Spanish Police Discover Private Museum With 1,000 Stuffed Animals

Spanish police discovered a veritable underground natural history museum and seized more than a thousand taxidermied animals, including some 400 protected and endangered species.

Stuffed AnimalsSpanish police seized thousands stuffed animals from an underground museum. (Photo: Guardia Civil, License)Officers found the hierarchy of the jungle laid bare inside a warehouse in Valencia, with hundreds of elephant tusks forming a corridor leading to a den of big cats, from cheetahs to roaring lions. Overlooking them were the mounted heads of dozens of herbivores from gazelles to buffalo, while stuffed panthers and other predators were posed slinking amongst the ivory tusks. Crocodile skin thrones and elephant legs stools were spread throughout for visitors to rest on.

In one corner, among a flock of argali, originally from the mountains of central Asia, hid a snow leopard. Less than 10,000 adult snow leopards are believed to exist in the wild.

The stuffed animals and natural objects were allegedly in the possession of Francisco Juan Ros García, the son of the deceased Valencian businessman Francisco Ros Casares, who had initiated the collection in the 1970s and 1980s, local media reported.

“It was a daunting situation to see. That amount of tusks and naturalized pieces has not happened,” the Spanish lieutenant Carlos Domínguez told local media.

It was only after a Spanish court had issued an order that officials could get inside the 50,000-square-meter warehouse in the town of Bétera, Valencia. They were tipped off to the existence of the ‘museum’ when they discovered two ships in the city's harbor with another thousand dissected specimens on board including 405 endangered species.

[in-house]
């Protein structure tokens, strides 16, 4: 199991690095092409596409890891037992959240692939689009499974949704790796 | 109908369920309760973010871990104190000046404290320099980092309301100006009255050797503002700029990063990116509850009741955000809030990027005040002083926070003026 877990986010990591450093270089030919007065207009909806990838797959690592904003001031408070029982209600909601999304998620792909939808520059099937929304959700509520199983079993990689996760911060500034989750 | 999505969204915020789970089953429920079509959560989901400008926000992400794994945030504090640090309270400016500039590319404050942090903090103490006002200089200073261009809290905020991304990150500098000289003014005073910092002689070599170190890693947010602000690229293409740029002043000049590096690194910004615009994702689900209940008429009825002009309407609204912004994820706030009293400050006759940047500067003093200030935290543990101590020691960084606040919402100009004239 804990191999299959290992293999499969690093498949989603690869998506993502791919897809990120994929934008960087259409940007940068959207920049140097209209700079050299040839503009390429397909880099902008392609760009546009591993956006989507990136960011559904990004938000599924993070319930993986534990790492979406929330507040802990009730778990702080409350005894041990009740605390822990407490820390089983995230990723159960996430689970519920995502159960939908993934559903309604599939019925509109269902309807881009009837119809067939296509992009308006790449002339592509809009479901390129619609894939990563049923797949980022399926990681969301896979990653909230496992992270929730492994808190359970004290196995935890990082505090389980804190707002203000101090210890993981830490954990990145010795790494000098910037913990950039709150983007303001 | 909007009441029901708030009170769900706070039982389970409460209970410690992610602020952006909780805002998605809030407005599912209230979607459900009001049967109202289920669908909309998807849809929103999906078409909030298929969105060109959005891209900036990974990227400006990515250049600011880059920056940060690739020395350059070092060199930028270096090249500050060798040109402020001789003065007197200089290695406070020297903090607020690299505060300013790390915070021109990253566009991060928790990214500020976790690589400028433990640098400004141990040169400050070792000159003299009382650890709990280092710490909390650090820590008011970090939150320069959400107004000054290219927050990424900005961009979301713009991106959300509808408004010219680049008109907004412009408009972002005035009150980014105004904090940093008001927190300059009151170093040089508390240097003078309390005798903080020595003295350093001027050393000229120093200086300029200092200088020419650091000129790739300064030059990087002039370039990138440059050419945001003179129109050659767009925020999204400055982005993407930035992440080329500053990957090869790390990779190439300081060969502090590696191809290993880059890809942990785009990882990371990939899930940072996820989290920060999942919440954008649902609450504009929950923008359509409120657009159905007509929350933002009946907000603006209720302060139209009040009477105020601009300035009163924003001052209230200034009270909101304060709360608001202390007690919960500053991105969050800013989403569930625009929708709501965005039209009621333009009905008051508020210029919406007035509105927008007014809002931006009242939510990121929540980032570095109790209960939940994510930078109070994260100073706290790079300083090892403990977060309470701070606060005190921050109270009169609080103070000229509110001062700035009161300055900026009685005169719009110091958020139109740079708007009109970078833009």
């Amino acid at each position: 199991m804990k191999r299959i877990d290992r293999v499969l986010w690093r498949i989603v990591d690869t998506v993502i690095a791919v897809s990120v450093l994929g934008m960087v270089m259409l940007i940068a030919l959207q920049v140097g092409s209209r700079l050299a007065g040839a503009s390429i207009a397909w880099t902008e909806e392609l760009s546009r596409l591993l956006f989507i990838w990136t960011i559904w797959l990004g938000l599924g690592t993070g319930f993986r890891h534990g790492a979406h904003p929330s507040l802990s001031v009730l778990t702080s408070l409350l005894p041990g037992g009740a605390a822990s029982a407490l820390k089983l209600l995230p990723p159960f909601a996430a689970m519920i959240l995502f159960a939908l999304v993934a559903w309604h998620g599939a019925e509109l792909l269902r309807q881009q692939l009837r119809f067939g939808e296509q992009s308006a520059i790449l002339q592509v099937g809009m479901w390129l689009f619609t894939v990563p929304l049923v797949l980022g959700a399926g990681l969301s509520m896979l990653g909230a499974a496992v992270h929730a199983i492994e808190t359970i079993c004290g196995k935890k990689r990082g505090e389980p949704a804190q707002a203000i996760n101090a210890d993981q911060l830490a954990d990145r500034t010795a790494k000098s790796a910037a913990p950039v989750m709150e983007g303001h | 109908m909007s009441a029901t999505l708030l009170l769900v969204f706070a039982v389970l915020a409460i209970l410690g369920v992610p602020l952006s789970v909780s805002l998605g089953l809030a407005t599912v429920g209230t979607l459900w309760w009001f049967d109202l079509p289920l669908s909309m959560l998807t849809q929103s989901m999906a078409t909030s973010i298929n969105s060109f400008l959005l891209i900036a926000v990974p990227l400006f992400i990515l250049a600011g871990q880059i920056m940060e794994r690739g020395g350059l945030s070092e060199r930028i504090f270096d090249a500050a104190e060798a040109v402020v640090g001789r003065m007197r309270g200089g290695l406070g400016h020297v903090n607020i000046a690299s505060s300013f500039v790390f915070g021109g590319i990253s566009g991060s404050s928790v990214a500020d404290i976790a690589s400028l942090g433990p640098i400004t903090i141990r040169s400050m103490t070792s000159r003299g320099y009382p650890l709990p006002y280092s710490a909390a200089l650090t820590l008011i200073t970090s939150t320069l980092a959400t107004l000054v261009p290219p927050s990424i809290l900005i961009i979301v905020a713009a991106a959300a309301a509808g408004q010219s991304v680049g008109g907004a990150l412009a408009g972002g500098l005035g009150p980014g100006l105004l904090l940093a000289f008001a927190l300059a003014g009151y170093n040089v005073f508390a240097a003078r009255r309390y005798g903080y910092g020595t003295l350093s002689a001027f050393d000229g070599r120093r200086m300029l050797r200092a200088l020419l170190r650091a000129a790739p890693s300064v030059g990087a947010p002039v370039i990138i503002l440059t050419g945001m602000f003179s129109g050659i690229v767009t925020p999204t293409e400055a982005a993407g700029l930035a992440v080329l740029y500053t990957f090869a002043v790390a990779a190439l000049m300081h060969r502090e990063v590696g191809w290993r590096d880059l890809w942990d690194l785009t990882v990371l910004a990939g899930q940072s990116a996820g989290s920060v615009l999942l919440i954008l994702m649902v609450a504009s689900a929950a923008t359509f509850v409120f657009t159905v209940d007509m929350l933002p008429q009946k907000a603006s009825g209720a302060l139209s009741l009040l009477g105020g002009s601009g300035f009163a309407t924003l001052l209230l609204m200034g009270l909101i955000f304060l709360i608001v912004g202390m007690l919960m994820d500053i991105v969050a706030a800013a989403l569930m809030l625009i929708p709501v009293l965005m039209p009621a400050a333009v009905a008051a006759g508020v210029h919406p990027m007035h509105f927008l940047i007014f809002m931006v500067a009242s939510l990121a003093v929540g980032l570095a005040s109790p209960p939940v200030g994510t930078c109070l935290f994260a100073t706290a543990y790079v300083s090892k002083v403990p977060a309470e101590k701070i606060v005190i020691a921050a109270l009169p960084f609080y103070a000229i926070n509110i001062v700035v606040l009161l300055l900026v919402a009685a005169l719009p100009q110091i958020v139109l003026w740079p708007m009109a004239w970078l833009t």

On the boats, the officials also found the remains of a “Sahara oryx,” a species that has been declared extinct in the wild since 2000. At least two other nearly extinct species were seized, an ‘addax’ or white antelope – originally from the Sahara desert – and a Bengal tiger.

The port of Valencia – along with those of Algeciras and Canarias – are hotspots for wildlife crimes in Spain. Between 2005 and 2014, The Spanish Civil Guard seized nearly 14,000 live animals in the three ports. In addition, nearly one third of the reptile skins seized throughout the world are destined for Spain to be used in purses, wallets and other fashionable accessories.

The wildlife collection stored in the warehouse could sell for over US$31 million on the black market, Spanish police said.

Authorities said they are going to analyze all the documentation brought by Ros García. He may be charged with smuggling and other crimes against the environment.

Ultimately, Spanish investigators said that they hope the animals could be transferred to natural science museums in Spain or could even be donated to a non-profit institution for their conservation, study and exhibition, so that some good may at least come from the affair.